The Collective Mind and Heart

In terms of the scientific and medical communities’ response, exponential progress has resulted from manifold collaborative efforts, the sharing of data and best practices, and the courage and dedication of scientists and medical personnel. In this regard, we see shining examples of collectivism, and the mounting body of literature will fuel research and discovery for years to come.

In medical facilities nationwide, teams form the bedrock upon which the treatment of COVID-19 is built. While we consistently heap gratitude on the praiseworthy nurses, doctors, and first responders on the front lines, we must also recognize the contributions of environmental service staff who clean the rooms of infected patients, and the innumerable individuals who keep medical facilities running smoothly. Beyond acute care, we have social workers, parent aides, ambulatory medical personnel, and home health staff who keep the wheels of healthcare delivery turning.

The societal collective manifests in grocery store and pharmacy employees, and those working in countless essential services and businesses, from the post office and its mail carriers to the local hardware store or bodega.

In the realm of the private citizen, contributions are made by helping neighbors, donating money or time, and remaining as calm as possible amidst existential fear and uncertainty. Our public health messaging has indeed reached millions willing to hear it, and every American who agrees to wear a mask, practice social distancing, and limit unnecessary travel also contributes to limiting the spread.

Where the Collective Falters

The power of the collective falters when the president and other politicians fail to model proper behavior by refusing to socially distance or consistently wear masks. The undermining of science and highly corrosive rhetoric fuel the fire of public distrust, and this only serves to make the work of those laboring around the clock to save lives that much more difficult.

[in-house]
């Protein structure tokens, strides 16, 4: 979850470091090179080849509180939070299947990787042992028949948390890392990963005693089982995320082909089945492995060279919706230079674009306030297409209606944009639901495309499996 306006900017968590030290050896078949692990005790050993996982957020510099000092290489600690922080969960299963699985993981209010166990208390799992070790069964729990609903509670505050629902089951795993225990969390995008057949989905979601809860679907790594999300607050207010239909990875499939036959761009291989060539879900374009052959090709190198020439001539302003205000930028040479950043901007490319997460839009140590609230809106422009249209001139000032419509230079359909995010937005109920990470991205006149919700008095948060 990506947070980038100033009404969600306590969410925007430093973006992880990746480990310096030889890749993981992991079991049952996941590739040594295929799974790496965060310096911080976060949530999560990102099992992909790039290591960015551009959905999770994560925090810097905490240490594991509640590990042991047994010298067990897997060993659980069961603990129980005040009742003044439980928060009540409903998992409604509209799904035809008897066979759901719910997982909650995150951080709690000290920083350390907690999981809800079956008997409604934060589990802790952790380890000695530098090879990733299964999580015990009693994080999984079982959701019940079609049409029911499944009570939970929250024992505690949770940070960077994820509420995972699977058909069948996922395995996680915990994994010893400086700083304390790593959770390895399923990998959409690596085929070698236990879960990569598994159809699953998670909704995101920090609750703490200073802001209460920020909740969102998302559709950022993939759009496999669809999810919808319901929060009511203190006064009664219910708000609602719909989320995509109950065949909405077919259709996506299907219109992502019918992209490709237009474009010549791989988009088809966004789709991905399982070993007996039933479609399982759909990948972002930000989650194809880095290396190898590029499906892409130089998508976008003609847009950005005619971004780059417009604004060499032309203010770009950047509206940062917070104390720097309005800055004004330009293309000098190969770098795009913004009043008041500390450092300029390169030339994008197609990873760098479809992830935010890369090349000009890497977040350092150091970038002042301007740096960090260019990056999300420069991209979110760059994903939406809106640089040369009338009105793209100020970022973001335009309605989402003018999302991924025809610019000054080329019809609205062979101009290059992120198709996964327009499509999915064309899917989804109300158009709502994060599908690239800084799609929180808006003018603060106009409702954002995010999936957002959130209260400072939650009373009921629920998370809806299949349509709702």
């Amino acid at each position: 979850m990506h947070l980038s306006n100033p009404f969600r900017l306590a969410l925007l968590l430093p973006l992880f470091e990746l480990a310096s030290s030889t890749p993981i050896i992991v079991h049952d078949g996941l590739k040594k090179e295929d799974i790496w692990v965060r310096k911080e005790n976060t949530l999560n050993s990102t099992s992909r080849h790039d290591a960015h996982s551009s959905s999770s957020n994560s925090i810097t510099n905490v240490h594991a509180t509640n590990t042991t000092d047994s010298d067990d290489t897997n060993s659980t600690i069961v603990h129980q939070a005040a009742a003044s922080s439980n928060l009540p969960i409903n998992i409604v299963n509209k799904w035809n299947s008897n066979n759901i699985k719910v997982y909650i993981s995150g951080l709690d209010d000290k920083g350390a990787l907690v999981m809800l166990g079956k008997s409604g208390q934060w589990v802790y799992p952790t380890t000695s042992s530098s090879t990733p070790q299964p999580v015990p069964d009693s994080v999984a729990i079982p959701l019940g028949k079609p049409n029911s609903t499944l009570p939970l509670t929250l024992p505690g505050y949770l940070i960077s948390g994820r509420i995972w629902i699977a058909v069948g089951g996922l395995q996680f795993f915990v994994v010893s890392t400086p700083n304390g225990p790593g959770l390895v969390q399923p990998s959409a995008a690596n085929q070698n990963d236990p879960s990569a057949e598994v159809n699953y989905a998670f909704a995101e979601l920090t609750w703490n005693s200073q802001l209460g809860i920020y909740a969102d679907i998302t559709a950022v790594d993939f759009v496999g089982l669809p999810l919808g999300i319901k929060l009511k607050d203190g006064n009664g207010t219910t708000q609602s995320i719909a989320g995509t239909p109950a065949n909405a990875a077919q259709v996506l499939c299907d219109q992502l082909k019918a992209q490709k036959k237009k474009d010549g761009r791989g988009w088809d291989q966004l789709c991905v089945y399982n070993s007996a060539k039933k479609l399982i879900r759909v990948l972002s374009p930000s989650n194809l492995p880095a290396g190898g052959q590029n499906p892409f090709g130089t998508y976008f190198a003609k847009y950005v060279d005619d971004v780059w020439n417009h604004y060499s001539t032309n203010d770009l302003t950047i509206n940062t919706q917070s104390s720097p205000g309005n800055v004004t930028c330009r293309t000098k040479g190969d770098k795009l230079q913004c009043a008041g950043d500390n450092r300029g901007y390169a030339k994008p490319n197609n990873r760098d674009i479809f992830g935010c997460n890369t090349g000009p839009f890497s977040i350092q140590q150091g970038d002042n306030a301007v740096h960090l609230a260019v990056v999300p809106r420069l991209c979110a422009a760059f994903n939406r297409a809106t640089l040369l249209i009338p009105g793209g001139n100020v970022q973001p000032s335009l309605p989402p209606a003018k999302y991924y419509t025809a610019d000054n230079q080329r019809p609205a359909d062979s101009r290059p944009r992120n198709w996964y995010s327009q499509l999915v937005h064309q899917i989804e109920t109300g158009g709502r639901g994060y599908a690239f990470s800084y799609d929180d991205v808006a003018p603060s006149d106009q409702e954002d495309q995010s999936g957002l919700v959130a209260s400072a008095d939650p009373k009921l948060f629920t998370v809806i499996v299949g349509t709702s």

When scores of young people feeling their fictitious invincibility gather at a popular beach en masse or pack a fraternity house without masks or any regard for social distancing, the power of the collective is further hobbled.

Even in the face of danger, accusations fly regarding the impingement on personal liberties vis-à-vis lockdown orders, mask-wearing, and social distancing. The forces of confusion reign supreme in some quarters, and this only extends the depth, breadth, length, and severity of the pandemic.

Misinformation, biased media sources, and those out for their own aggrandizement are a terrible hindrance, and even the tech giants appear unable to reign in the negative consequences and reach of the ubiquitous social media platforms they foisted upon our culture.

The collective falters when rabid individualism or the desire for personal gain eclipse the good of the whole, and we all suffer at the hands of those refusing to fight on the right side of history.

Pulling Together

In order to overcome this grave threat to every aspect of our lives — and life itself — we must unfailingly pull together in unprecedented ways on a daily basis.

If the government wants schools to reopen for full-time in-person education, the funds and federal wherewithal must be made available so that this can be done as safely as possible. If we want every citizen to wear a mask and socially distance, elected leaders must consistently model such behavior. And if we want Americans back to work, we must create an environment wherein this too can be done with relative safety.

In 1918, groups united against social distancing and mask-wearing also arose, and millions more likely died than might have otherwise. In such scenarios, only a centralized federal mandate will mitigate these battles, yet the prospect of such occurring is bleak.

Individual citizens, families, social groups, neighborhoods, and other communities must band together in these times. Faith leaders, social justice movements, and other powerful forces can also join the conversation.

Corruption, infighting, partisanship and politicking, and unfettered opposition to science must be reined in if we are to succeed, and leaders must be elected who can unite the country when the need for collectivism could not be greater.

When the years have passed and the complete history of this coronavirus pandemic is written, we will indeed see the good, the bad, and the veritably ugly. Collective thought and action will certainly be seen as central pillars of the battle; thus we must cling to hope, even as we feel hopeless. The human spirit and the will to survive are strong; now we need even more of us to grasp this notion and cleave to one another and the strength of the collective in the struggle for our future.